New release: usbguard-0.4

I’m not dead yet. And the project is still alive too. It’s been a while since the last release, so it’s time to do another. The biggest improvements were made to the rule language by introducing the rule conditions and to the CLI by introducing a new command, usbguard, for interacting with a running USBGuard daemon instance and for generating initial policies.

Here’s an example of what you can do with the new rule conditions feature:

allow with-interface one-of { 03:00:01 03:01:01 } if !rule-applied

This one-liner in the policy will ensure that a USB keyboard will be authorized only once. If somebody connects another USB keyboard, it won’t be allowed. Of course, if you diconnect yours, then that one won’t be authorized either when connected again. Another, somewhat similar example is this:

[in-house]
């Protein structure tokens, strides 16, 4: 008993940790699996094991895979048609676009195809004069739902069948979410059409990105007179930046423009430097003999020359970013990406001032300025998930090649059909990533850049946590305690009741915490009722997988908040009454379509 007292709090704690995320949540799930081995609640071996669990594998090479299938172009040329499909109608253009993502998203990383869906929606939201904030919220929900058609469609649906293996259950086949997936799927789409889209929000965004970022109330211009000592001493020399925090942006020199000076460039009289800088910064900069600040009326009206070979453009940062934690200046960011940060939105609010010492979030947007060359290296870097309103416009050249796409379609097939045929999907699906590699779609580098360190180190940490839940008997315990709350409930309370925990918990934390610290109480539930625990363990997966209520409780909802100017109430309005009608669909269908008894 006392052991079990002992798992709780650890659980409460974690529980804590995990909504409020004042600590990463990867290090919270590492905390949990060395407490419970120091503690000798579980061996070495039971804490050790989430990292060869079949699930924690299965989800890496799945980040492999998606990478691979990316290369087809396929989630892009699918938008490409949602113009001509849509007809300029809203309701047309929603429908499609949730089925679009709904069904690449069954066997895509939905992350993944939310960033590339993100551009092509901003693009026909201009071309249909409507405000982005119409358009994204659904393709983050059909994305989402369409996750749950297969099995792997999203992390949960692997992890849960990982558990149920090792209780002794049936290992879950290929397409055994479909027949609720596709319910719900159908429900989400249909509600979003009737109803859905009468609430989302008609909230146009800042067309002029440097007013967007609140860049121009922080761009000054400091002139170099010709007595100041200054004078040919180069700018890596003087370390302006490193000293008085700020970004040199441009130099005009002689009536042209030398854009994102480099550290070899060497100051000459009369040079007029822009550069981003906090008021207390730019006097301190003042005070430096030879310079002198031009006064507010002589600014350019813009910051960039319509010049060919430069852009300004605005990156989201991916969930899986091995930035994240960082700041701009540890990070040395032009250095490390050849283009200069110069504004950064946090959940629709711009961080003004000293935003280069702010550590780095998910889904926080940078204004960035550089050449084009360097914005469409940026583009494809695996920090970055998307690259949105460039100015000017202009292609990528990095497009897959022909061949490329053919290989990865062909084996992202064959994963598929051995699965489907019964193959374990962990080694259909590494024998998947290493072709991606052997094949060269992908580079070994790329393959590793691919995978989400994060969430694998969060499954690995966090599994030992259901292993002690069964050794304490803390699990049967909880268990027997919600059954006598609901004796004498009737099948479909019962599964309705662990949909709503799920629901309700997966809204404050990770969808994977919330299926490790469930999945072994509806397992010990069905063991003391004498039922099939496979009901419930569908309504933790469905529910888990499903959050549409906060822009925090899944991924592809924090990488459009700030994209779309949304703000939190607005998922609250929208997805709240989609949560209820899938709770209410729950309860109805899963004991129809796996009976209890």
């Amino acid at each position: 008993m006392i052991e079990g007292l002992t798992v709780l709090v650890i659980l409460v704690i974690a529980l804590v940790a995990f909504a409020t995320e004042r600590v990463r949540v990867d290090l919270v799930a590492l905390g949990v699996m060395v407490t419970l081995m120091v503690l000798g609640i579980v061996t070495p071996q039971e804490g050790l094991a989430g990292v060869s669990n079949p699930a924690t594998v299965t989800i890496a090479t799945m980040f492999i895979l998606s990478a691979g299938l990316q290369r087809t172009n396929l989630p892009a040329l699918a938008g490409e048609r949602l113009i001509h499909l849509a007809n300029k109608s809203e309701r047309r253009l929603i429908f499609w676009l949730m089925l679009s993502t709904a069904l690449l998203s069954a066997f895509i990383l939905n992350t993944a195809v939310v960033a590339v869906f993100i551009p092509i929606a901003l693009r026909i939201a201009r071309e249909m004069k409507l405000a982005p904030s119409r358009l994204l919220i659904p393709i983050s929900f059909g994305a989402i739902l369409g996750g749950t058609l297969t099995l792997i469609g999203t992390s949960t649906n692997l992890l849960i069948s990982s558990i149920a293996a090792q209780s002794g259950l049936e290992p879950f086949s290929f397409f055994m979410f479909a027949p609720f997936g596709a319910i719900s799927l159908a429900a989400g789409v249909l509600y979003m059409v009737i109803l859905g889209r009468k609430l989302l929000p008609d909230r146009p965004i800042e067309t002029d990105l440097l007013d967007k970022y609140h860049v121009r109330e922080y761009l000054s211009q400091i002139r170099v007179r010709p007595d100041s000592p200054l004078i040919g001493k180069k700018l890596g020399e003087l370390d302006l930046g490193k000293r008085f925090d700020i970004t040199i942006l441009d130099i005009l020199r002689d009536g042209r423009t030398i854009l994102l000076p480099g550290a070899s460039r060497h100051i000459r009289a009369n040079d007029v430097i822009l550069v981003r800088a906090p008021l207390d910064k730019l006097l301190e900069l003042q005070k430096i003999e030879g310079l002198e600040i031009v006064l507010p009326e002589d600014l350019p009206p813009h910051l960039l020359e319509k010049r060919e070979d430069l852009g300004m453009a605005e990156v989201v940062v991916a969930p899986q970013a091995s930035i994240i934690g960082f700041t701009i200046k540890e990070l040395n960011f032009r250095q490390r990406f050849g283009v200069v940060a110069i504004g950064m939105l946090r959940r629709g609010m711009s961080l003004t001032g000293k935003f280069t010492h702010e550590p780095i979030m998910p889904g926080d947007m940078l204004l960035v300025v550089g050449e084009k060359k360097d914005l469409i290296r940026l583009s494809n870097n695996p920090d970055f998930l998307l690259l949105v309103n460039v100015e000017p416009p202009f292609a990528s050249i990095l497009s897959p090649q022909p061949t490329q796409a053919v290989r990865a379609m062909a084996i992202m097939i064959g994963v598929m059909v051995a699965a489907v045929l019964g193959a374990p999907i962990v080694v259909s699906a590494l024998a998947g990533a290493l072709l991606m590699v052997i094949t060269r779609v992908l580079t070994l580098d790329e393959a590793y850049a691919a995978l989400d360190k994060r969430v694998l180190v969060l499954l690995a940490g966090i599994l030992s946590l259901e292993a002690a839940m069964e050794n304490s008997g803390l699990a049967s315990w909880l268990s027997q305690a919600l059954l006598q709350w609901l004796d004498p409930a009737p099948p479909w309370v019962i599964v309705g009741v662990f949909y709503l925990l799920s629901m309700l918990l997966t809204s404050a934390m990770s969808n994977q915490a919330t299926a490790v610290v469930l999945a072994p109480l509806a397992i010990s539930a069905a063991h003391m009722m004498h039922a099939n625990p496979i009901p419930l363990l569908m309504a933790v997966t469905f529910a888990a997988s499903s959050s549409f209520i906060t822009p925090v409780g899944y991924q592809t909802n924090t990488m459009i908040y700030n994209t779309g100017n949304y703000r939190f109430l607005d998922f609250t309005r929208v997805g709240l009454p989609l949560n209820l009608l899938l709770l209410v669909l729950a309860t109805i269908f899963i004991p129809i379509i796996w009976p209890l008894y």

allow with-interface one-of { 03:00:01 03:01:01 } if !allowed-matches(with-interface one-of { 03:00:01 03:01:01 })

That one will allow to connect a USB keyboard only if no other is currently connected. You can narrow down the match to a specific type, serial number, or whatever else that the rule language supports. Including other conditions.

Another feature that improves the usability of USBGuard is the new command-line interface which allows you, among other things, to generate initial policies for your system. To quicky generate a policy based on all the connected USB devices, run:

# usbguard generate-policy > rules.conf
# vi rules.conf
(review/modify the generated rule set)
# cp rules.conf /etc/usbguard/rules.conf
# chmod 0600 /etc/usbguard/rules.conf
# systemctl restart usbguard

There are some options to tweak the resulting policy. See the usbguard(1) manual page for further details.

And last but not least, thanks to Philipp Deppenwiese, USBGuard is now packaged for the Gentoo Linux distribition.

Major changes

WARNING: Backwards incompatible changes


If you are using Fedora or the USBGuard Copr repository, run:

$ sudo dnf update usbguard


Tarballs can be downloaded here: